Despite various government initiatives, including the expansion of national health insurance coverage, health inequality has been a key health policy issue in South Korea during the past decade. This study describes and compares the extent of the total health inequality and the income-related health inequality over time among Korean adults. METHODS: This study employs the 1998, 2001 and 2005 Korean National Health and Nutrition Examination Surveys (KNHANESs). The self-assessed health (SAH) ordinal responses, measured on a five-point scale, rescaled to cardinal values to measure the health inequalities with using interval regression. The boundaries of each threshold for the interval regression analysis were obtained from the empirical distribution of the EuroQol-5 Dimension (EQ-5D) valuation weights estimated from the 2005 KNHANES. The final model predicting the individuals' health status included age, gender, educational attainment, occupation, income, and the regional prosperity index. The concentration index was used to measure and analyze the health inequality. RESULTS: The KNHANES data showed an unequal distribution of the total health inequality in favor of the higher income groups, and this is getting worse over time (0.0327 in 1998, 0.0393 in 2001 and 0.0924 in 2005). The income-related health inequality in 2005 was 0.0278, indicating that 30.1% of the total health inequality can be attributed to income. CONCLUSIONS: The findings indicate there are health inequalities across the sociodemographic and income groups despite the recent government's efforts. Further research is warranted to investigate what potential policy actions are necessary to decrease the health inequality in Korea.
Summary

Citations

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  • Medical cost trends under national health insurance benefit extension in Republic of Korea
    Jinha An, Sukil Kim
    The International Journal of Health Planning and Management.2020; 35(6): 1351.     CrossRef
  • Head-to-head comparison between the EQ-5D-5L and the EQ-5D-3L in general population health surveys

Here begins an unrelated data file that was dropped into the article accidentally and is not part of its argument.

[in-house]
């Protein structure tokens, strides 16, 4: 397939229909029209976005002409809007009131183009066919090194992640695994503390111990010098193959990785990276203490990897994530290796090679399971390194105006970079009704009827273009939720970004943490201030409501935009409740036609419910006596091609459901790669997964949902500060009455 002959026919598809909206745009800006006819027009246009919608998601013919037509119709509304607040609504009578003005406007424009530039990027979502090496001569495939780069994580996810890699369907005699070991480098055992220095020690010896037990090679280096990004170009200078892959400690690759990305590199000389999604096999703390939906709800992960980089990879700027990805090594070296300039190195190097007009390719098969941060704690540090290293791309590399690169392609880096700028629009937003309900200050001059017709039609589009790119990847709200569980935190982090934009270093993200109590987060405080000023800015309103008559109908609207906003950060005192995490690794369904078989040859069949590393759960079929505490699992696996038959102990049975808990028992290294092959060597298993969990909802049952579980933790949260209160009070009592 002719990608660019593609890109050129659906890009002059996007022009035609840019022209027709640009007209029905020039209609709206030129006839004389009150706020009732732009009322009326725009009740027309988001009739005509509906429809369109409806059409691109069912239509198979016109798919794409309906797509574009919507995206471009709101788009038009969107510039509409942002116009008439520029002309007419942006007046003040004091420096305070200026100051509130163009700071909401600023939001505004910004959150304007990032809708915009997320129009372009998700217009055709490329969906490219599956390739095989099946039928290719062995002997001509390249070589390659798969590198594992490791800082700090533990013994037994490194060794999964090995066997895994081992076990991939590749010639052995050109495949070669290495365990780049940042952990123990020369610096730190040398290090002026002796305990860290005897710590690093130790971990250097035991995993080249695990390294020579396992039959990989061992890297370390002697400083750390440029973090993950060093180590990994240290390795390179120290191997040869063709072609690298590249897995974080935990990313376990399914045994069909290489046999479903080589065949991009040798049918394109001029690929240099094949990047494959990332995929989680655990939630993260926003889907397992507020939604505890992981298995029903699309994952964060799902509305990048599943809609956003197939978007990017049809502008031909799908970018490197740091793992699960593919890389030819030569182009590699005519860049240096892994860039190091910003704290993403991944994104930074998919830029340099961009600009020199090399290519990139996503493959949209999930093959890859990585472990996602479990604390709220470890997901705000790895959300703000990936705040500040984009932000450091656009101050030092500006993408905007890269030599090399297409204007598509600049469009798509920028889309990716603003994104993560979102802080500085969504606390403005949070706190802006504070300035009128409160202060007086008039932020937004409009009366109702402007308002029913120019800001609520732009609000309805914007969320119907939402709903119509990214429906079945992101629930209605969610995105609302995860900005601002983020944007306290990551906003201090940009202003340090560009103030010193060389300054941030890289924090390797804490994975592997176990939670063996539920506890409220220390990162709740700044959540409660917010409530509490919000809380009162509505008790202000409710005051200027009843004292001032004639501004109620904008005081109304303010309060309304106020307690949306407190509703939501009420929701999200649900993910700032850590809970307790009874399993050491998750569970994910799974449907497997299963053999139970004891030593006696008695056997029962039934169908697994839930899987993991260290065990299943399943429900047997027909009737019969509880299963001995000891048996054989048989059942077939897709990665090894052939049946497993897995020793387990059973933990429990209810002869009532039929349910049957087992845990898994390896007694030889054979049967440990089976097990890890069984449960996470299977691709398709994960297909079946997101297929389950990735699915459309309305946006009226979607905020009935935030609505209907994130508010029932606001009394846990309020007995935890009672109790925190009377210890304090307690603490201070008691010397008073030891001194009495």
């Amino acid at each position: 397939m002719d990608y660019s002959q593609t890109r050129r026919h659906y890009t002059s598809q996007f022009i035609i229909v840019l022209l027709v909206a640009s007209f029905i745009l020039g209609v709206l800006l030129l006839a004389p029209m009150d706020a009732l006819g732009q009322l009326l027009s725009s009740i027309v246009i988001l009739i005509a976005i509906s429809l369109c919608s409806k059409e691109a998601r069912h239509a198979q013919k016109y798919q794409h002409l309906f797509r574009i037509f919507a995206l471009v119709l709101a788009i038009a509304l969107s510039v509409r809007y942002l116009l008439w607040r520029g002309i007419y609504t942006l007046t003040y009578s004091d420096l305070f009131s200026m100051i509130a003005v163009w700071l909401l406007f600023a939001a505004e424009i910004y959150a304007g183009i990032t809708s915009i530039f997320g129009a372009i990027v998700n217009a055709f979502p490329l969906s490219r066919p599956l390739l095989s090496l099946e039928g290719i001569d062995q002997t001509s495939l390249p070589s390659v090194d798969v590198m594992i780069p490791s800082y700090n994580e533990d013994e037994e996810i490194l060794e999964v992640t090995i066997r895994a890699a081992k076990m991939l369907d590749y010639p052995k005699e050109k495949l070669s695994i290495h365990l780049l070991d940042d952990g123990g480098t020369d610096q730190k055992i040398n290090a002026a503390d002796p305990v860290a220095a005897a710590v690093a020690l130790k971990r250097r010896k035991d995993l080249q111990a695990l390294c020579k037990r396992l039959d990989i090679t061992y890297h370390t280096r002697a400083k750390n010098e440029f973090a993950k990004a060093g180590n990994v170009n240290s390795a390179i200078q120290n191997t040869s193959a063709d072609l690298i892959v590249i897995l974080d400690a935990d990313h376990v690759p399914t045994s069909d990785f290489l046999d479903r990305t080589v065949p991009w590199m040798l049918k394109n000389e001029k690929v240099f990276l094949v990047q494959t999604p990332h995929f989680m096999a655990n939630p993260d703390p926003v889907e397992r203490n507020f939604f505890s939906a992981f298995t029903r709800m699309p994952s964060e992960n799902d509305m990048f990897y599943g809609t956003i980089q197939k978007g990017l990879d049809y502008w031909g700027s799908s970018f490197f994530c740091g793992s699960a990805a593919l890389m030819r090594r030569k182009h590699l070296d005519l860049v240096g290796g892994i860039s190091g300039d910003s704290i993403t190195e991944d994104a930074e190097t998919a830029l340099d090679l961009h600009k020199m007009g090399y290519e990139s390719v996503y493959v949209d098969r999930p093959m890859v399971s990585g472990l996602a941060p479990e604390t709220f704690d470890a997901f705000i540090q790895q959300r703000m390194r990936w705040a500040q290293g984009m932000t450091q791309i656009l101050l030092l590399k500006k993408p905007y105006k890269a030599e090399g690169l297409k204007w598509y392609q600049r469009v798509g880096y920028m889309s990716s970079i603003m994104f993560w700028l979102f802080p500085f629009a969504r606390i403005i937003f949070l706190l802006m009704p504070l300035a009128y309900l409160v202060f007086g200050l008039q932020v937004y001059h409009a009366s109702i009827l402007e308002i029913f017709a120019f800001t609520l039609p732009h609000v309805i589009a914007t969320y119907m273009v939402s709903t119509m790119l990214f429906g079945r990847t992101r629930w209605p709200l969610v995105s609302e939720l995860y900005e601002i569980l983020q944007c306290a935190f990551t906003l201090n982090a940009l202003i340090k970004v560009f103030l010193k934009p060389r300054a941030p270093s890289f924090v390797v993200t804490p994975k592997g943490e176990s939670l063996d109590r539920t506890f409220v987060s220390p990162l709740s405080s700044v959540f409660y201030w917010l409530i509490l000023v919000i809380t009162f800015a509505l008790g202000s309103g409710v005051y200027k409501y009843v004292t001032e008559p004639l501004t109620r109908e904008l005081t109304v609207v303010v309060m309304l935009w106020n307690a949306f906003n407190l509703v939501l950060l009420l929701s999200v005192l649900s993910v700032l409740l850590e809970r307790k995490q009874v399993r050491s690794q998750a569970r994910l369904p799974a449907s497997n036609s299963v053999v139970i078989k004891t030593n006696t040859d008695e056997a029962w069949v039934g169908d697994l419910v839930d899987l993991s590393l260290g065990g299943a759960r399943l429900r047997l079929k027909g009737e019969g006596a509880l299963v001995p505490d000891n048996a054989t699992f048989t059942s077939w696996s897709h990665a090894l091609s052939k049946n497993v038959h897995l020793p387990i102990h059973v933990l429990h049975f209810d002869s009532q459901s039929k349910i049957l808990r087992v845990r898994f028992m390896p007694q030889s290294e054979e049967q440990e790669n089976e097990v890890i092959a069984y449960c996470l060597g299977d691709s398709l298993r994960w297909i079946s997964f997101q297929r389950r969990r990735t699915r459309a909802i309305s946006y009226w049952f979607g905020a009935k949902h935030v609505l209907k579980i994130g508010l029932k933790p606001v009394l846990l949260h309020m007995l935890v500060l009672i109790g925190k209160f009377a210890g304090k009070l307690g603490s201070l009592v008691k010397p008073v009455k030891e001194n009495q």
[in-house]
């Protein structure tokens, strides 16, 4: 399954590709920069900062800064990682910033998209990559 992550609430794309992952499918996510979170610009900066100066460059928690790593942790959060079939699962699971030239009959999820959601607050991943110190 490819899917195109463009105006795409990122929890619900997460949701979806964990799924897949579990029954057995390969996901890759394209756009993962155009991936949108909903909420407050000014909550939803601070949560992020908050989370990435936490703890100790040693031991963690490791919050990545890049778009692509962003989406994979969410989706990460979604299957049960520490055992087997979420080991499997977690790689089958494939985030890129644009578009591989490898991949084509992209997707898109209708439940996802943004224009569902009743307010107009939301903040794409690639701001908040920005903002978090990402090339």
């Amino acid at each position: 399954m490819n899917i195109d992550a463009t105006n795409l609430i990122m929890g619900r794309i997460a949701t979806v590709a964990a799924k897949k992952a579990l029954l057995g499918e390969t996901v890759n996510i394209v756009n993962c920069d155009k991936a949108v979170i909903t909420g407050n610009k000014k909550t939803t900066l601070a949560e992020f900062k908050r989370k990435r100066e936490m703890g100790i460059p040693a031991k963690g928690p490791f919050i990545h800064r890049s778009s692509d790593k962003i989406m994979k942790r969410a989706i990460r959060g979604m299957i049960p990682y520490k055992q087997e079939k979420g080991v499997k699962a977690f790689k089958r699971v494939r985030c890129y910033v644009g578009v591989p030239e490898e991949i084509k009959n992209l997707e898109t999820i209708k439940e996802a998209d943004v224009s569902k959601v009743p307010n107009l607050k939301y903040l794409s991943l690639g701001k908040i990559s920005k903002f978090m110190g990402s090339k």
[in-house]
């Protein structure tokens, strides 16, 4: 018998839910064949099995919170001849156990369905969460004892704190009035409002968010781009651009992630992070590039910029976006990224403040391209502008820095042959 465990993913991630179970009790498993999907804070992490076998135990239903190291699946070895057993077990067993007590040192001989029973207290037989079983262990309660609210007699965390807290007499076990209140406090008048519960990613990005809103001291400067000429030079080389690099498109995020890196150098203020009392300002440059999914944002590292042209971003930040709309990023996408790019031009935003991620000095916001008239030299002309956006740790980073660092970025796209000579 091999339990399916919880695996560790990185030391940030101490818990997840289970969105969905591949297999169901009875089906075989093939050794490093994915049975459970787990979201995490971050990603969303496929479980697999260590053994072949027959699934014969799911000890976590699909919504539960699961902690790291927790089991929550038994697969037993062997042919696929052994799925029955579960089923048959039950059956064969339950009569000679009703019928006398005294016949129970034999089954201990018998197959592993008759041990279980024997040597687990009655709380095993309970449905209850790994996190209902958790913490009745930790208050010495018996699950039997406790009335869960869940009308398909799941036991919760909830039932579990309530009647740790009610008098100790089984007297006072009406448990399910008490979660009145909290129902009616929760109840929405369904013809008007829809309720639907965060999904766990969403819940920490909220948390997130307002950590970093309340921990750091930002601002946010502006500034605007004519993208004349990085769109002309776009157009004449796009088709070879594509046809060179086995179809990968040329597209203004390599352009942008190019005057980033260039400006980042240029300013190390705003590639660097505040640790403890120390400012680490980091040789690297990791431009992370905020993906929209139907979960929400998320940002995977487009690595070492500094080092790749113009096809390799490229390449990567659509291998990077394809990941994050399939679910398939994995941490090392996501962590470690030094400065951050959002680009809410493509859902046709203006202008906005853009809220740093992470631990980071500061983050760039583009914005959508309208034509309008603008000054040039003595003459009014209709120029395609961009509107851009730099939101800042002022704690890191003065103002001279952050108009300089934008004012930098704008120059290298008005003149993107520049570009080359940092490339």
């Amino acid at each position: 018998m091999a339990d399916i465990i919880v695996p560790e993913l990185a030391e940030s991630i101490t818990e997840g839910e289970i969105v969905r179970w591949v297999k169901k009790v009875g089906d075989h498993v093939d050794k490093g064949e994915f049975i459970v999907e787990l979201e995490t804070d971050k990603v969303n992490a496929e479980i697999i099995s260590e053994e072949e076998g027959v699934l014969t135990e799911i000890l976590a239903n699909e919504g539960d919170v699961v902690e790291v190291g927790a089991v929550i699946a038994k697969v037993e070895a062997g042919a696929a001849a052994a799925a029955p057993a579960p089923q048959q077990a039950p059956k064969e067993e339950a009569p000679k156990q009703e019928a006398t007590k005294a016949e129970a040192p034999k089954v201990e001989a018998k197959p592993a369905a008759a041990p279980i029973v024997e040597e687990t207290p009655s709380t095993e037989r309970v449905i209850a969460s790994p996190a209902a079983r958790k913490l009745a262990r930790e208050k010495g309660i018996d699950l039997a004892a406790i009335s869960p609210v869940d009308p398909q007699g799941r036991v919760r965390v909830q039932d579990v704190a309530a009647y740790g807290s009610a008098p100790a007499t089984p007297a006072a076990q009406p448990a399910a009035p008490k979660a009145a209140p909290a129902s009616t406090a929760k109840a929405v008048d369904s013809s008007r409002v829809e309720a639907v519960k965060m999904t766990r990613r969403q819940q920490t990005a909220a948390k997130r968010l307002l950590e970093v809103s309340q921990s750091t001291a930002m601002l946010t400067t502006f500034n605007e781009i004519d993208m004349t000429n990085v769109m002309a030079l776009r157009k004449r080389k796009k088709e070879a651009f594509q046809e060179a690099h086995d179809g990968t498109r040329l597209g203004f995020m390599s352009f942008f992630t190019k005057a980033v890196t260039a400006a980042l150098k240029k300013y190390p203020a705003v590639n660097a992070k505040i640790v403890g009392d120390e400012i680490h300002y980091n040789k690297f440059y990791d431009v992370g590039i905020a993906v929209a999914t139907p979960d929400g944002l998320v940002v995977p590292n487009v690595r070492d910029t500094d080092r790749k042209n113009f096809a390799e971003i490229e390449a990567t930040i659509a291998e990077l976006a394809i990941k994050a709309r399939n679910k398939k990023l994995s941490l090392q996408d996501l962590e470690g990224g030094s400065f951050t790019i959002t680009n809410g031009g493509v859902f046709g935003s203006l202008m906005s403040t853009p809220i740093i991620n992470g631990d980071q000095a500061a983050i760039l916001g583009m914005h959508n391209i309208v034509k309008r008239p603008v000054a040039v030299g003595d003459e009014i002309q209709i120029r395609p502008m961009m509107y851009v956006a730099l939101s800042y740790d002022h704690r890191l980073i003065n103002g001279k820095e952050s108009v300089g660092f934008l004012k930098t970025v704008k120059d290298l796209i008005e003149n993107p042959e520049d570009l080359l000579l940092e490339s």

Marc Martí-Pastor, Angels Pont, Mónica Ávila, Olatz Garin, Gemma Vilagut, Carlos G. Forero, Yolanda Pardo, Ricard Tresserras, Antonia Medina-Bustos, Oriol Garcia-Codina, Juan Cabasés, Luis Rajmil, Jordi Alonso, Montse Ferrer
    Population Health Metrics.2018;[Epub]     CrossRef
  • The Influence of Depression on the Life Satisfaction of the Elderly with Hypertension
    Hun-Hee Lee, Jung-Seo Lee, Gyeong-Nam Lee
    Journal of the Korea Society of Computer and Information.2016; 21(8): 117.     CrossRef
  • The Association between Economic Status and Depressive Symptoms: An Individual and Community Level Approach
    Sun-Jin Jo, Hyeon Woo Yim, Myeong Hee Bang, Mi Ok Lee, Tae-Youn Jun, Jin-Sook Choi, Myung-Soo Lee, Won-Chul Lee, Yong-Moon Park
    Psychiatry Investigation.2011; 8(3): 194.     CrossRef
  • Gender, Socioeconomic Status, and Self-Rated Health in a Transitional Middle-Income Setting
    Sam-ang Seubsman, Matthew James Kelly, Vasoontara Yiengprugsawan, Adrian C. Sleigh
    Asia Pacific Journal of Public Health.2011; 23(5): 754.     CrossRef
  • Discriminative capacity of the EQ-5D, SF-6D, and SF-12 as measures of health status in population health survey
    Oriol Cunillera, Ricard Tresserras, Luis Rajmil, Gemma Vilagut, Pilar Brugulat, Mike Herdman, Anna Mompart, Antonia Medina, Yolanda Pardo, Jordi Alonso, John Brazier, Montse Ferrer
    Quality of Life Research.2010; 19(6): 853.     CrossRef

JPMPH : Journal of Preventive Medicine and Public Health